The Pre-Rafaelite Brotherhood

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  • Topic: Pre-Raphaelite Brotherhood, Dante Gabriel Rossetti, John Everett Millais
  • Pages : 1 (370 words )
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  • Published : April 23, 2013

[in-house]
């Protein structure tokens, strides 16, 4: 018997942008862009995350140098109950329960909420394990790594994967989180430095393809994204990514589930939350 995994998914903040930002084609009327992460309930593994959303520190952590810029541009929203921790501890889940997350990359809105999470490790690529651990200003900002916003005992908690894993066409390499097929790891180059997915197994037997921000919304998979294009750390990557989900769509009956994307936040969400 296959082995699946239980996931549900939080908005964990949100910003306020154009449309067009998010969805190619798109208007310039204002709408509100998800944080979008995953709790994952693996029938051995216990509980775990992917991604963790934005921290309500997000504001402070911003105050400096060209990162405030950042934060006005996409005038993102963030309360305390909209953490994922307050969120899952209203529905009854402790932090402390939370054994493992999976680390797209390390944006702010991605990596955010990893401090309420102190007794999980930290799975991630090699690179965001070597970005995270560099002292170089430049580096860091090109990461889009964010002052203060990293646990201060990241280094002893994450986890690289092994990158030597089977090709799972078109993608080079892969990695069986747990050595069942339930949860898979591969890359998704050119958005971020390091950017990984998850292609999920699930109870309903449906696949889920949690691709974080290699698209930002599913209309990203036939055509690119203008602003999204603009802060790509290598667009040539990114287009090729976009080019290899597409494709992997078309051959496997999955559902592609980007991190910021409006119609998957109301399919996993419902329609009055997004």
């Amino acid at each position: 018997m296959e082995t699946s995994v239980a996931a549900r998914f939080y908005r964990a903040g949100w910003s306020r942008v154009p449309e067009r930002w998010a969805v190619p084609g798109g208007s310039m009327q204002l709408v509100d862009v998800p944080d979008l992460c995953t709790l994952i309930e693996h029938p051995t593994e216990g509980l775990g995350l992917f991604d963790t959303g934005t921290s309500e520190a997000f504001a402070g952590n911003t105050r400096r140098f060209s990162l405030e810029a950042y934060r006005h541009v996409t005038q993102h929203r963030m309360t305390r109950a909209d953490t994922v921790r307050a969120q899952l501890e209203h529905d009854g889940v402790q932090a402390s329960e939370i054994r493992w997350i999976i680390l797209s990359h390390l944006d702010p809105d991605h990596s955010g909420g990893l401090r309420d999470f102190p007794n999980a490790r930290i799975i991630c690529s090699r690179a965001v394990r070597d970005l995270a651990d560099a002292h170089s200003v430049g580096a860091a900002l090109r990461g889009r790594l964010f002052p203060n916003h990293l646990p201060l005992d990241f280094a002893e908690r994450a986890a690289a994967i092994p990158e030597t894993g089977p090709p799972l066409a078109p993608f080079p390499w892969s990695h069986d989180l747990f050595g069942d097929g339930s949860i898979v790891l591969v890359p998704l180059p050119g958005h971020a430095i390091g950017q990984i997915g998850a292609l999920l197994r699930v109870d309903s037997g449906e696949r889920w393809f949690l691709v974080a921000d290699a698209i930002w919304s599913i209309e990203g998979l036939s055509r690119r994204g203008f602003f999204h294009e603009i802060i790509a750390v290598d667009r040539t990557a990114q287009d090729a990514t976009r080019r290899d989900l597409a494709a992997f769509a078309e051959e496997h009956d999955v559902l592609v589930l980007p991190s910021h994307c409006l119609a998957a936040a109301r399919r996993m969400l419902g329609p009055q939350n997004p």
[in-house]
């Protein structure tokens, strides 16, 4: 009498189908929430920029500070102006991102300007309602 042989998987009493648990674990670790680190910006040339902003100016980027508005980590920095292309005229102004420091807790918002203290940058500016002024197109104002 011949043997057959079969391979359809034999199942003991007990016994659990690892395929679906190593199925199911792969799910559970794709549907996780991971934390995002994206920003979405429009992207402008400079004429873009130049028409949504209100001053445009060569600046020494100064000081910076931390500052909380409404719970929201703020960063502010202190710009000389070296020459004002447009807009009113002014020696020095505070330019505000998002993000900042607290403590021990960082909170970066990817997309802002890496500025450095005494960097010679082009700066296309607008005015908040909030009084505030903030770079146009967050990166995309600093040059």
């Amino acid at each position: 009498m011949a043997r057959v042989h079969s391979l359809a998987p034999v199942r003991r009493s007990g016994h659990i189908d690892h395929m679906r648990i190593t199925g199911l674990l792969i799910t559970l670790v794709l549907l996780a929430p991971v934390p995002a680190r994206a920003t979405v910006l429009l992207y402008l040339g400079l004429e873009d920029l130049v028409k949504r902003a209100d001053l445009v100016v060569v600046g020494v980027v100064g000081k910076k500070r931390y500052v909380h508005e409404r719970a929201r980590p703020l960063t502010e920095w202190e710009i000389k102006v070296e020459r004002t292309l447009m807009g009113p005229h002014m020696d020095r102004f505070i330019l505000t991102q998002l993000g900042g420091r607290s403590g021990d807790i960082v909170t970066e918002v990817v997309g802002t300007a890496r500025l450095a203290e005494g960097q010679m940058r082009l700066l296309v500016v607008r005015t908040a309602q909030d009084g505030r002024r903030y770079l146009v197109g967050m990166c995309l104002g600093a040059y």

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In  the middle of the 19th century, a small group of young artists in England  rebelled against what they saw as Raphael's theatricality and the Victorian hypocrisy and pomp of the academic art tradition. Their ambition was to bring English art back to the simplicities of the early 15th century. The friends decided to form a secret society named the Pre-Raphaelite Brotherhood.  Their adoption of the name Pre-Raphaelite expressed their admiration for what they saw as the direct and uncomplicated depiction of nature typical of Italian painting before the time of Raphael.  The Pre-Raphaelite Brotherhood was formed by three Royal Academy students: Dante Gabriel Rossetti, who was a gifted poet as well as a painter, William Holman Hunt, and John Everett Millais, all under 25 years of age. The Brotherhood immediately began to produce highly convincing and significant works. They painted only serious - usually religious or romantic – subjects and their style evolved sharp lighting, a clear atmosphere, and a near-photographic reproduction of minute details. They also frequently introduced a private poetic symbolism into their representations of biblical subjects and medieval themes. Vitality and freshness of vision are the most admirable qualities of these early Pre-Raphaelite paintings. The group initially caused outrage when the existence of their secret brotherhood became known after their first works were exhibited in 1849. They also offended with their heavily religious and realist themes that were so unlike the popular historical paintings. However, the Royal Academy continued to exhibit Pre-Raphaelite paintings, and after 1852 they became popular. By 1854 the members of the Pre-Raphaelite Brotherhood had gone their individual ways.In the late 1850s Dante Gabriel Rossetti became associated with the younger painters Edward Burne-Jones and William Morris and moved closer to a sensual and almost mystical romanticism. Millais, the most technically gifted painter of...
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